Although there aren’t CanCon regulations in theatre, there are some self-enforced ones, specifically in new work. Of course our largest theatres, like in the United States, are not generally devoted to new plays but rather to the works Shakespeare, Williams, Shaw, and a host of other older dead dudes. But it’s assumed that the theatres that develop new work will exclusively develop Canadian work, with a pretty strong taboo against putting resources into any non-Canadians. There is the Massey Commission attitude of we are fighting for a national identity, so we better not spend our precious resources on anybody else, which makes sense, and this system has created a huge and rich body of Canadian work that might not have been created otherwise… but, like CanCon, it also separates Canadian work from the rest. We hold ourselves to a slightly lower “Canadian” standard, which of course ends up just holding us back, because we’re often not very hard on ourselves. The community and the critics alike cradle bad work because it feels precious to our national ego and a taboo to criticize it honestly.
I think Canada needs a new narrative for itself that isn’t so much about buttressing a fortress or perfectly defining our national identity, but participating in a larger conversation. I’m not advocating for changes in CanCon regulations, and I’m certainly not advocating for less public funding (because it pays my rent, which in Toronto ain’t cheap), but those efforts shouldn’t come from a place of insecurity. Our public funding should be dedicated to raising the bar of our work and showing off that work to the world, not protecting us from the threat of our big brother to the south. I think the National Theatre School should accept more students from outside Canada. It's one of the best theatre schools in North America, it produces a stunning percentage of working professionals, and it's less than an hour from Vermont—but nobody south of the border knows about it because, unlike the top American or British schools, they so rarely take non-Canadians. Similarly, I think that new work developed here should mostly be Canadian, but if we share some of those resources then it will attract the attention of the international community and raise the bar for our own work. And, in my un-humble opinion, our national identity can handle it. (This isn’t uncommon in other countries. Canadian superstar Hannah Moscovitch developed her latest play at Seattle Rep, and Seattle, as of writing this, is still confidently Seattle.) Being seen by the world goes hand in hand with letting the world in. We shouldn’t feel threatened to tear down the separate standards between Canadian and non-Canadian work, we should welcome it.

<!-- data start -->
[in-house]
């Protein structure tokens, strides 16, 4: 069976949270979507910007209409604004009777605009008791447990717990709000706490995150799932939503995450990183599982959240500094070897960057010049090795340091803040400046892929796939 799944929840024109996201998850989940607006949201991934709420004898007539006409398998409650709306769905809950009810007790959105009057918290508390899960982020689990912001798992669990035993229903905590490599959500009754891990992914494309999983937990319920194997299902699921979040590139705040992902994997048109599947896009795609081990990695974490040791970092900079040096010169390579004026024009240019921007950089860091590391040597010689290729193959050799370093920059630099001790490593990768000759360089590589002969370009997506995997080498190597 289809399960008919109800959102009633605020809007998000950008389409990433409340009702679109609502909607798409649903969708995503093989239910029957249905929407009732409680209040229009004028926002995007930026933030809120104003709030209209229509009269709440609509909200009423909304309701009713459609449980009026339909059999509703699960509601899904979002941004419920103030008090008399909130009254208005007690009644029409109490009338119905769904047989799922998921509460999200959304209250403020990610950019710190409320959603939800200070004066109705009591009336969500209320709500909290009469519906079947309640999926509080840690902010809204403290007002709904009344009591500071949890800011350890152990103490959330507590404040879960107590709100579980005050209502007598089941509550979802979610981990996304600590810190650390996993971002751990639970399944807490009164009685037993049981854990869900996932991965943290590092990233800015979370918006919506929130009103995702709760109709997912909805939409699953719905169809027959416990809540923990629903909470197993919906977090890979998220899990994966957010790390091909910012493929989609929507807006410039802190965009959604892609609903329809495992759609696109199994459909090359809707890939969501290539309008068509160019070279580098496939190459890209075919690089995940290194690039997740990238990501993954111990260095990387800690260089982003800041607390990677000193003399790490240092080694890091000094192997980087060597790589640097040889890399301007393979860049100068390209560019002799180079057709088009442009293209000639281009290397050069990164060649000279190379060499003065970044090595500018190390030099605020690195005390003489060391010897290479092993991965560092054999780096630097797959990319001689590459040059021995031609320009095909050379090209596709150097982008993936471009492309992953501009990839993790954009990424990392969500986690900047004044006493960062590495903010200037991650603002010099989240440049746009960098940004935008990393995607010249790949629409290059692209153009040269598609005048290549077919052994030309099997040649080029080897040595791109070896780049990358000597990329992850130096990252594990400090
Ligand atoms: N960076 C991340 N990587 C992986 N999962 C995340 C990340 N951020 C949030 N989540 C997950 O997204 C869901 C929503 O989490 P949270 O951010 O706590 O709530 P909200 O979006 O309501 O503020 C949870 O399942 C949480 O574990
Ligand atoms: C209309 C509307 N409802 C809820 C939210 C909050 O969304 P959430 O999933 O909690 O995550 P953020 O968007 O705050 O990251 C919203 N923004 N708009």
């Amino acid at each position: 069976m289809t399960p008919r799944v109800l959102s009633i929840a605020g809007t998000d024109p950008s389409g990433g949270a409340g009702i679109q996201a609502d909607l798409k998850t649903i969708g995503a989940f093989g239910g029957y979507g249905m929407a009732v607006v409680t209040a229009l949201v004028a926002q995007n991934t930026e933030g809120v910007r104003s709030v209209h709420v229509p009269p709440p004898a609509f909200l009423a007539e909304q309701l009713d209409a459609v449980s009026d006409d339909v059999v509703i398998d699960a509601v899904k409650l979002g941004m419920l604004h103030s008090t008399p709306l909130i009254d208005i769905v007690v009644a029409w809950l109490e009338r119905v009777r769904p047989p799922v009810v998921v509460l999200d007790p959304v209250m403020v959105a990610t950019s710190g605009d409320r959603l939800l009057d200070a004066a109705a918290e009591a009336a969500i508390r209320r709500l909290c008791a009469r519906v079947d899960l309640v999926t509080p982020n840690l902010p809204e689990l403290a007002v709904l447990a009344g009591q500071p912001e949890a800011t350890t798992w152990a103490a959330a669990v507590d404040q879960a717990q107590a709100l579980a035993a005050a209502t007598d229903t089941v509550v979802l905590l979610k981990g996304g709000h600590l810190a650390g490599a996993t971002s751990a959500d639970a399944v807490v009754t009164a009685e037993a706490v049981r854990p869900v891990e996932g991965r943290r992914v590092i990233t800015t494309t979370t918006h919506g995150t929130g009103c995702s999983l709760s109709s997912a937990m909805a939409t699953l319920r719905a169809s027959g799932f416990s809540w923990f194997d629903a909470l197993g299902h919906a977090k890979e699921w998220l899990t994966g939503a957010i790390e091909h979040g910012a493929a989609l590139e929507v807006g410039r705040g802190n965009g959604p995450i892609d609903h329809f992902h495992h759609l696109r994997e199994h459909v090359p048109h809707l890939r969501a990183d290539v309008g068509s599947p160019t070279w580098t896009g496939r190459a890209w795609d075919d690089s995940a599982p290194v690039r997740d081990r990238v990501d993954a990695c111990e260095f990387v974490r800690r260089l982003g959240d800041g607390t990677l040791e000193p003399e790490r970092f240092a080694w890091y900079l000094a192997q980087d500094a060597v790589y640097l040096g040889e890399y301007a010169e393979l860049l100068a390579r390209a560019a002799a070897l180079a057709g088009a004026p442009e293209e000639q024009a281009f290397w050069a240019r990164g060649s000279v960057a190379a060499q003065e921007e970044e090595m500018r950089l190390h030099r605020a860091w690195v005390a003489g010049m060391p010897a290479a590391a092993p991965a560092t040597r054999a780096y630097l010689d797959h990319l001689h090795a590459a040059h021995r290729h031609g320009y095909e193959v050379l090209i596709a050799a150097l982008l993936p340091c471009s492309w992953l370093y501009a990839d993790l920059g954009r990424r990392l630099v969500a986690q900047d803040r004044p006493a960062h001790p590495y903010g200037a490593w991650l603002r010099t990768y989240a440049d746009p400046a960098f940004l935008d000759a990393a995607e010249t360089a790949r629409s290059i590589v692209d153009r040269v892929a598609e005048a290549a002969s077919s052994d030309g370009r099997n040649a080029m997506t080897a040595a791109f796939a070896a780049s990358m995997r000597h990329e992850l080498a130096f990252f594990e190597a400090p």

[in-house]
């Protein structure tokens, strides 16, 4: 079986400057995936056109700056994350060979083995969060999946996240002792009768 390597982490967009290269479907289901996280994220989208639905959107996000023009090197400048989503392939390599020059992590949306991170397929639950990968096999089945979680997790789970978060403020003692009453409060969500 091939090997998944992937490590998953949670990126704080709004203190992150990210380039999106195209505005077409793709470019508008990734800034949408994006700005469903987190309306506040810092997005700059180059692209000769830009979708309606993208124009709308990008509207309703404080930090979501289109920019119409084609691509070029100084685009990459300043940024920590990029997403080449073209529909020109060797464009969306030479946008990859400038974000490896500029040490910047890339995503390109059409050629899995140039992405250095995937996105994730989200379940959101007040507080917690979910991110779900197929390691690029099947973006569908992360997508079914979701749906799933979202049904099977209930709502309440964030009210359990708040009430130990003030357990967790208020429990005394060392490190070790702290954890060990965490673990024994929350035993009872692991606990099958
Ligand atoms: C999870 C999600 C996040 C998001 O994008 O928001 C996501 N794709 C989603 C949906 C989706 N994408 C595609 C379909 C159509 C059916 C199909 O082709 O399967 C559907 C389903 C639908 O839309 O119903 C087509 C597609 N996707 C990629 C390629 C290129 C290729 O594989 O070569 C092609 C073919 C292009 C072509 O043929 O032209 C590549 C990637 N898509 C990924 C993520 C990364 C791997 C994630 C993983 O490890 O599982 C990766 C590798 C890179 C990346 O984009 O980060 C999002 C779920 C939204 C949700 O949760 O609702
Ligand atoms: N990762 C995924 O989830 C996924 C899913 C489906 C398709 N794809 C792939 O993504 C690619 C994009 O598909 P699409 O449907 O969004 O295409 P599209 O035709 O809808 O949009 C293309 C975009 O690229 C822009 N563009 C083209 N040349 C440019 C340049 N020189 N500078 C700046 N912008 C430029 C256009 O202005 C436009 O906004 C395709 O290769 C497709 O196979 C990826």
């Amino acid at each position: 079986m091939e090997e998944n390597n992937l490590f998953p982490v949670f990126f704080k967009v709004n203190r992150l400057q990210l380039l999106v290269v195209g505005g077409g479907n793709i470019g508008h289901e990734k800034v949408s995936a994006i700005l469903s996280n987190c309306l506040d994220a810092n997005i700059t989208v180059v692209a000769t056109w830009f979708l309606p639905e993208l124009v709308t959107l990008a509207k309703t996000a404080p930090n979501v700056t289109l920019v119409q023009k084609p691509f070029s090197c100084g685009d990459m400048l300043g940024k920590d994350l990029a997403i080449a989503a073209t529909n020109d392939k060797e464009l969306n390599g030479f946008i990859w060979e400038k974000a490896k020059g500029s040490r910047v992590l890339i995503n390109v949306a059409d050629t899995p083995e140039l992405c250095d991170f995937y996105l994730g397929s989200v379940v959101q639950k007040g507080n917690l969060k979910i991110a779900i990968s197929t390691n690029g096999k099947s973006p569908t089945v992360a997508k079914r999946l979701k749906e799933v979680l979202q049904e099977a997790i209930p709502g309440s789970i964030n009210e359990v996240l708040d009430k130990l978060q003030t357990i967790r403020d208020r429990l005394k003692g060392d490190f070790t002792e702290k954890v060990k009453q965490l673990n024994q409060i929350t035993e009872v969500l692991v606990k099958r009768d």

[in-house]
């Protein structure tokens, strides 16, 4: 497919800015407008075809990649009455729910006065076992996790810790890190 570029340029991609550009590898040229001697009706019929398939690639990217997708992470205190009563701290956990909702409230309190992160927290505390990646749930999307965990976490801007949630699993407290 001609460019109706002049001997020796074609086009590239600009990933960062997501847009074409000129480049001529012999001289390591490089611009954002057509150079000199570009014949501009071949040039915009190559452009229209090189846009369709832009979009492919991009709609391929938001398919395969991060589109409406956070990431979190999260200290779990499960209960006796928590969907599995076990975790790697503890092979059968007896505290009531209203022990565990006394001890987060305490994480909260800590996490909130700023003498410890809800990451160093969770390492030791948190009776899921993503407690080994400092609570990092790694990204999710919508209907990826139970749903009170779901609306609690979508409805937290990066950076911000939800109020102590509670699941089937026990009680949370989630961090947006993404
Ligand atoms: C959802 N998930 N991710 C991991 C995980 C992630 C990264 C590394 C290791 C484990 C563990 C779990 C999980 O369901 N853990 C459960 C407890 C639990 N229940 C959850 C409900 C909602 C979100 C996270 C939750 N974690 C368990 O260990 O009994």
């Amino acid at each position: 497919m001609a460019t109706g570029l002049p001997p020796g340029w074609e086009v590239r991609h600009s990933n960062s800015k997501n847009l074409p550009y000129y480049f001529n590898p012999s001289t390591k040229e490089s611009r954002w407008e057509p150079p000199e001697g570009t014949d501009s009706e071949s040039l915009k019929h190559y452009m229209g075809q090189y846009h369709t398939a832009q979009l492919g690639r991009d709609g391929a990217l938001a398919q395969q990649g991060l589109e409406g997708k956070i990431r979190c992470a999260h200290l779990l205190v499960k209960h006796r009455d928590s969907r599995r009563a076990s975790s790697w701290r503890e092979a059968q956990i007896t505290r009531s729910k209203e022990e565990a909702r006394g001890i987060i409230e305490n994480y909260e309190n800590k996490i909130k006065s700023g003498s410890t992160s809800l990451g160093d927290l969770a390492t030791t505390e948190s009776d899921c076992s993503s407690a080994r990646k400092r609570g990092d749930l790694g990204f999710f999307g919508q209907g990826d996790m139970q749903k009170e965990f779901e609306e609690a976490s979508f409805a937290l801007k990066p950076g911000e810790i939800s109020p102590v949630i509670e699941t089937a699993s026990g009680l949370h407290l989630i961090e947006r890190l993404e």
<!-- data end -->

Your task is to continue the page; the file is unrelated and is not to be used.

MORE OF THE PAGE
There’s much evidence that we’re already moving in this more confident direction and our national narrative is evolving. Toronto’s Canadian Stage brings some of the best productions from around the globe and puts them right next to new Canadian plays and encourages international collaboration, while the city’s Soulpepper brought twelve plays to New York City a couple years ago to critical acclaim. Theatre producer Michael Rubenfeld created CanadaHub at the Edinburgh Fringe, bringing the best in Canadian work to the festival—where it regularly punches above its weight. Compared to when I arrived in Canada in 2010, I have absolutely found myself in fewer concerned conversations about what it really means to be Canadian, and more positive conversations about the work itself, the inclusion of underrepresented voices, how cool it is that Come From Away was nominated for like eight hundred Tony Awards, and what we’re all gonna do on this made up holiday called Family Day. With the privilege of our funding resources and our self-conscious tendencies, we should strive to not just raise the bar for ourselves, but to do it for the world stage, with faith that our national identity will take care of itself.
This article was originally published on HowlRound on the 25th of April 2019. Read the original article.